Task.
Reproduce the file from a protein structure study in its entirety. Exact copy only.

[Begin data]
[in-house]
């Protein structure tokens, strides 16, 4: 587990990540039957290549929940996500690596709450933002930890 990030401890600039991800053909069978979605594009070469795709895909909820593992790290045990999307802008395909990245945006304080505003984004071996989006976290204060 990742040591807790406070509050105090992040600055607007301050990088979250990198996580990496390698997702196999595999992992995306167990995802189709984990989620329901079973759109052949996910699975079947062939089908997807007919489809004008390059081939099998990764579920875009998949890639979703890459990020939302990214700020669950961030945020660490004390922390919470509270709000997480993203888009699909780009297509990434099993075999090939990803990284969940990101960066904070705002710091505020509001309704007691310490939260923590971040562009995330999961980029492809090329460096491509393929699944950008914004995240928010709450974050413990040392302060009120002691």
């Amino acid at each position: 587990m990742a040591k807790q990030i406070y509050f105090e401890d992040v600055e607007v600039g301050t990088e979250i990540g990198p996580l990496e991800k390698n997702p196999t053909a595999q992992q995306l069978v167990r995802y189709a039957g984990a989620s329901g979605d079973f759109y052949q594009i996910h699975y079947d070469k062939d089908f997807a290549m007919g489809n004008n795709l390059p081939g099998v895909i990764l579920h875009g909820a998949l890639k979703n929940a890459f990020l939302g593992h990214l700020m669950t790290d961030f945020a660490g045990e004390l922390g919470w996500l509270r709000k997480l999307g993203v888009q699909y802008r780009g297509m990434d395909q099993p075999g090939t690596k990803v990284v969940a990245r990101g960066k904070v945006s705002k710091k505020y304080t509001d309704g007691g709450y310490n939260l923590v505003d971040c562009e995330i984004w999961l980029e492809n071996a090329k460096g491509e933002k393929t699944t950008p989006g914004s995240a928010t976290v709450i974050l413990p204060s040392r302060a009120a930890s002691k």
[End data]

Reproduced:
[in-house]
């Protein structure tokens, strides 16, 4: 587990990540039957290549929940996500690596709450933002930890 990030401890600039991800053909069978979605594009070469795709895909909820593992790290045990999307802008395909990245945006304080505003984004071996989006976290204060 990742040591807790406070509050105090992040600055607007301050990088979250990198996580990496390698997702196999595999992992995306167990995802189709984990989620329901079973759109052949996910699975079947062939089908997807007919489809004008390059081939099998990764579920875009998949890639979703890459990020939302990214700020669950961030945020660490004390922390919470509270709000997480993203888009699909780009297509990434099993075999090939990803990284969940990101960066904070705002710091505020509001309704007691310490939260923590971040562009995330999961980029492809090329460096491509393929699944950008914004995240928010709450974050413990040392302060009120002691």
């Amino acid at each position: 587990m990742a040591k807790q990030i406070y509050f105090e401890d992040v600055e607007v600039g301050t990088e979250i990540g990198p996580l990496e991800k390698n997702p196999t053909a595999q992992q995306l069978v167990r995802y189709a039957g984990a989620s329901g979605d079973f759109y052949q594009i996910h699975y079947d070469k062939d089908f997807a290549m007919g489809n004008n795709l390059p081939g099998v895909i990764l579920h875009g909820a998949l890639k979703n929940a890459f990020l939302g593992h990214l700020m669950t790290d961030f945020a660490g045990e004390l922390g919470w996500l509270r709000k997480l999307g993203v888009q699909y802008r780009g297509m990434d395909q099993p075999g090939t690596k990803v990284v969940a990245r990101g960066k904070v945006s705002k710091k505020y304080t509001d309704g007691g709450y310490n939260l923590v505003d971040c562009e995330i984004w999961l980029e492809n071996a090329k460096g491509e933002k393929t699944t950008p989006g914004s995240a928010t976290v709450i974050l413990p204060s040392r302060a009120a930890s002691k």